Copying Static Files - Building Angular 2 Applications with Gulp - Part 4

Tue, 04 Apr 2017 09:00:00 -0600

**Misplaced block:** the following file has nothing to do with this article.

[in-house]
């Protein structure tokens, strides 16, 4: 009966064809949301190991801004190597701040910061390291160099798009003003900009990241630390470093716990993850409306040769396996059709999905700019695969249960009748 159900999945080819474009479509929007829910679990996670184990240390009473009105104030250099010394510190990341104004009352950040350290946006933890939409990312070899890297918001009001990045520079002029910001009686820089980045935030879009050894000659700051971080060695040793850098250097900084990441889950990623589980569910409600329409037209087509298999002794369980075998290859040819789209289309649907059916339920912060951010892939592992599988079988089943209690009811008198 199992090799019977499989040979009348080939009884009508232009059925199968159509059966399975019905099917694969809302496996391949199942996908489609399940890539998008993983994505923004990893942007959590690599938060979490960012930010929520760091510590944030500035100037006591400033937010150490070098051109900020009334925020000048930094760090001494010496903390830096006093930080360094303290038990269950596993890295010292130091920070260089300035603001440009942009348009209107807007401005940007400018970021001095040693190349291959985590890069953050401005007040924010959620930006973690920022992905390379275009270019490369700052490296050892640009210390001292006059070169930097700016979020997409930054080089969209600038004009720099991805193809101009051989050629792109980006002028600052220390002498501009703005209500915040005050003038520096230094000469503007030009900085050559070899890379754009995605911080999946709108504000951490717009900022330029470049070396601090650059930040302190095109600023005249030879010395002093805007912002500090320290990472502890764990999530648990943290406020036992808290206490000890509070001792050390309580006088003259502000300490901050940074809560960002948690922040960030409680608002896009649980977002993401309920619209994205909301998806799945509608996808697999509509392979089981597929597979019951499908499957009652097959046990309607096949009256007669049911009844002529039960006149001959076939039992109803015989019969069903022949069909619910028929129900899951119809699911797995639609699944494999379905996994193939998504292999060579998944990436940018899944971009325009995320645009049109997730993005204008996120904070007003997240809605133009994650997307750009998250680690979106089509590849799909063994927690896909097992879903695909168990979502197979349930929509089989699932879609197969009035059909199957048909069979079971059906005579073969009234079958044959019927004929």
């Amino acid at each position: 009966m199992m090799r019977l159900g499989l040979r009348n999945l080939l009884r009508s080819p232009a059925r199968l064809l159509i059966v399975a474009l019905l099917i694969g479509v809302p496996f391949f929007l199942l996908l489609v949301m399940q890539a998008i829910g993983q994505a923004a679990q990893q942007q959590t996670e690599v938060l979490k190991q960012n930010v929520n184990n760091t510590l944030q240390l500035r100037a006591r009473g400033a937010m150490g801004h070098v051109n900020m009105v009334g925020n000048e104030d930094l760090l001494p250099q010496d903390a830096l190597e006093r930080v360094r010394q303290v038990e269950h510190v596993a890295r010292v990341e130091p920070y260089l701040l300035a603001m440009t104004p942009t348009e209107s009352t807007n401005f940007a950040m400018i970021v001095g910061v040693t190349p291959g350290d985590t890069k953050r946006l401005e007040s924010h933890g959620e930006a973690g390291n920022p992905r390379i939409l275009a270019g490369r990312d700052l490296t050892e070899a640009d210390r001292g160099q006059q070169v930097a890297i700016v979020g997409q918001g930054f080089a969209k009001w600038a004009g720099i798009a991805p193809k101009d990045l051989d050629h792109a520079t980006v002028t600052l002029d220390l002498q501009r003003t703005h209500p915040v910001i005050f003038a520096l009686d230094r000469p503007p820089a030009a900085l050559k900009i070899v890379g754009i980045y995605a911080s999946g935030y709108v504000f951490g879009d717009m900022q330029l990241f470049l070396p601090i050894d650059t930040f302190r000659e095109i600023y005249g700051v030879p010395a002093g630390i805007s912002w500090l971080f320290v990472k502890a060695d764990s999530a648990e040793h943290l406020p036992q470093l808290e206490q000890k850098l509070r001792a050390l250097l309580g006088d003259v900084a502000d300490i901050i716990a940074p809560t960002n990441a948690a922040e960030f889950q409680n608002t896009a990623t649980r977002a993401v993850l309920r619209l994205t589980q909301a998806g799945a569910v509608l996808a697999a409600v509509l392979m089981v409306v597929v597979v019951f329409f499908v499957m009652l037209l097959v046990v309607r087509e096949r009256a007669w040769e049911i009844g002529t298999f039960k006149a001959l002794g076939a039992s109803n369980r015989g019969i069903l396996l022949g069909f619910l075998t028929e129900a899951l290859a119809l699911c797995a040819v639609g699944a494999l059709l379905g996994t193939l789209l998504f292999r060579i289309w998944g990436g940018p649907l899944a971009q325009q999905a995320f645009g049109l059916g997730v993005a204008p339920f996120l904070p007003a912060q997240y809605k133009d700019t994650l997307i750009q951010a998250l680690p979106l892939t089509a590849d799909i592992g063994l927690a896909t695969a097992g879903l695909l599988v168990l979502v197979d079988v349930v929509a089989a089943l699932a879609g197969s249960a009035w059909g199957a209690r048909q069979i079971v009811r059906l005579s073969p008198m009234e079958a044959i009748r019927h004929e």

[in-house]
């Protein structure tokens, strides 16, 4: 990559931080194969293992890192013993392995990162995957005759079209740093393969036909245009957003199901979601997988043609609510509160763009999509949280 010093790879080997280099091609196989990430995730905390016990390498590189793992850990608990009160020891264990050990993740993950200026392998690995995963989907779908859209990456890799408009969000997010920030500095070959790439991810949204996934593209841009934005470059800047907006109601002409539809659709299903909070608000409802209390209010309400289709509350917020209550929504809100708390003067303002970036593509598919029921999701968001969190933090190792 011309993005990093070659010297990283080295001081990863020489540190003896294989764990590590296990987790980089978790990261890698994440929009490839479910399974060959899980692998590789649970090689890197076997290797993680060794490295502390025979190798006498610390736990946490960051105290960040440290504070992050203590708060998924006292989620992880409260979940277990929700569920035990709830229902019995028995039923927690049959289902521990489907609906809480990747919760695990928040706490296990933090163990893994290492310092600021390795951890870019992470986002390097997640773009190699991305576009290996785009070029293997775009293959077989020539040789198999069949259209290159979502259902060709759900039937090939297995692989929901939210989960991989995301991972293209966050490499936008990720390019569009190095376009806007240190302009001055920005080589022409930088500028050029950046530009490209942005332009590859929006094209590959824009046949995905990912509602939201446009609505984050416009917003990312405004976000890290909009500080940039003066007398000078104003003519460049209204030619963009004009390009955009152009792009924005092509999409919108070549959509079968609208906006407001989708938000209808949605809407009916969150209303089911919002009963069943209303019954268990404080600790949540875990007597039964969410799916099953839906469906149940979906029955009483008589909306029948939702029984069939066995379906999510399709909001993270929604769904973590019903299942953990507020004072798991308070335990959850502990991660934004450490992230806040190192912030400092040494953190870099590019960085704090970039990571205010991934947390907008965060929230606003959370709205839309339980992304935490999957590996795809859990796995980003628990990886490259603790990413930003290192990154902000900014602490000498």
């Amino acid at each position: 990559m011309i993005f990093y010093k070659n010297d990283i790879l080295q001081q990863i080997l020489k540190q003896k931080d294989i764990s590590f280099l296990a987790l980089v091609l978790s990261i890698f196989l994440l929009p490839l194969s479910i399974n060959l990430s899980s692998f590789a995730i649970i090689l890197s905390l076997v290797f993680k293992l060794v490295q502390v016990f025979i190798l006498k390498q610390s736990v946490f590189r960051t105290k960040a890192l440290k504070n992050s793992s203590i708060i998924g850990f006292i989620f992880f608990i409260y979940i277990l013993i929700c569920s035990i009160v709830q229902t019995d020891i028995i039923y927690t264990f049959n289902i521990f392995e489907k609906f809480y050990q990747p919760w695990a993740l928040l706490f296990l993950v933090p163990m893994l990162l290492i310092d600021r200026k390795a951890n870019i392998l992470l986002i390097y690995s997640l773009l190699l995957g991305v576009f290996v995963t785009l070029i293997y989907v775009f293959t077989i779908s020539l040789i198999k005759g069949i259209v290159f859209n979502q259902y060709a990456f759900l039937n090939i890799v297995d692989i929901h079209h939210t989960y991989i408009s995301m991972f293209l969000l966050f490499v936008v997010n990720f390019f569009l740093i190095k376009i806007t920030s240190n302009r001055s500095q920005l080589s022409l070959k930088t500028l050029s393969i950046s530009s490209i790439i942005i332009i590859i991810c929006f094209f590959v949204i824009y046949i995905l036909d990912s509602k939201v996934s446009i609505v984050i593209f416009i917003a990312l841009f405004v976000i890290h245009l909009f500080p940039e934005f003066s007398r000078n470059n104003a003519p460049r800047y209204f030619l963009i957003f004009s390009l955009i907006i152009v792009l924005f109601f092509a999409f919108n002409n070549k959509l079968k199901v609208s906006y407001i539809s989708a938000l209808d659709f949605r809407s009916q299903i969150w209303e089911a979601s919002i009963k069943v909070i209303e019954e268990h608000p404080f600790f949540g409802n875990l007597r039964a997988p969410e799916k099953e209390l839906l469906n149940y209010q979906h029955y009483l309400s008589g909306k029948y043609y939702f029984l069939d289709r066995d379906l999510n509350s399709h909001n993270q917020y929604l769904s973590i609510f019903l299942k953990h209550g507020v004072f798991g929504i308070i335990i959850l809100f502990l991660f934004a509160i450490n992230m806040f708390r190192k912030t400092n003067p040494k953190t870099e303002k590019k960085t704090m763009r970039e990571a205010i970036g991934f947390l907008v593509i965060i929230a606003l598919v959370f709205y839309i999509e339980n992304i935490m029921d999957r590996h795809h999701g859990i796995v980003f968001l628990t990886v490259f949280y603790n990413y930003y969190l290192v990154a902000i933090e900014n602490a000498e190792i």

This is part of an ongoing series about building Angular 2 TypeScript applications with Gulp. Start with Part 1, and then read Part 2, and Part 3. This entry will show you how to use Gulp to copy files. We'll copy the Angular libraries from the node_modules directory to the build directory, HTML files from the source directory to the build directory, and JavaScript files from the source/js directory to the build directory. These can be done using Gulp directly, you will not need to install additional plugins. Copy the Angular Libraries There are a lot of required Angular libraries and we don't want to write a script for each one. Thankfully, we don't have to, as we can specify an array of glob directories to cover all the relevant libraries: var angularLibraries = [ 'core-js/client/shim.min', 'zone/dist/**', 'reflect-metadata/Reflect', 'systemjs/dist/system.src', '@angular/**/bundles/**', 'rxjs/**/*', 'angular-in-memory-web-api/bundles/in-memory-web-api.umd' ] This covers all the JavaScript libraries required for Angular 2 applications such as zonejs and the shim library. It includes the Angular library bundles and the SystemJS library. The use of globs wildcard match files make it easy to find the relevant files needed. Next, we'll need a destination path to put the libraries: var destinationPathForJSLibraries = destinationPath + '/js'; I put all the external libraries in the 'js' directory as an organizational tactic. Now the actual task: gulp.task('copyAngularLibraries', function () { gulp.src(angularLibraries, {cwd: "node_modules/**"}) .pipe(gulp.dest(destinationPathForJSLibraries)); }); The task is named copyAngularLibraries. It is simple. It takes the array as a source. The cwd flag with the src specifies the current working directory, meaning all the libraries are located in node_modules. Then the task specifies the destination path. This will copy all the required angular files from the node_modules directory to the build/js directory. Run this task: gulp copyAngularLibraries You should see results like this: You should see an updated build directory: This is the first step. Copy JS Libraries If we have any JavaScript libraries put in the src/js folder we want to copy those to the build directory. The SystemJS Configuration file is one example. The same approach from above can be used, but is even simpler since there are less directories to deal with. First, create a glob array to find the JS files: var javaScriptLibraries = [sourceRoot + 'js/**/*']; Then create the task: gulp.task('copyJSLibraries', function () { gulp.src(javaScriptLibraries) .pipe(gulp.dest(destinationPathForJSLibraries)); }); This is a simple task that specifies the input source and the destination. It uses the same destination variable that was used for the Angular libraries in the previous section. Run the task: gulp copyJSLibraries You'll see this: Check the build directory and see the final file: The systemjs.config file was successfully copied from the src directory to the build directory. Copy HTML Files If you're using my Hello World app, it only has a single HTML file. It is likely that a full app will have more, especially if you use external HTML templates. I want to write a task copy all HTML Files from the src directory to the build directory. First, create a glob array to find the HTML files: var htmlSource = [sourceRoot + '**/*.html']; Then create the task: gulp.task('copyHTML', function () { return gulp.src(htmlSource) .pipe(gulp.dest(destinationPath)); }); This is a simple task that specifies the input source and the destination. It uses the same destination variable that was used for the Angular libraries in the previous two sections. It could be easily combined with the copyJSLibraries task, however I prefer to keep them separate for logistical reasons, since HTML files and JS files are different. Run the task: gu[...]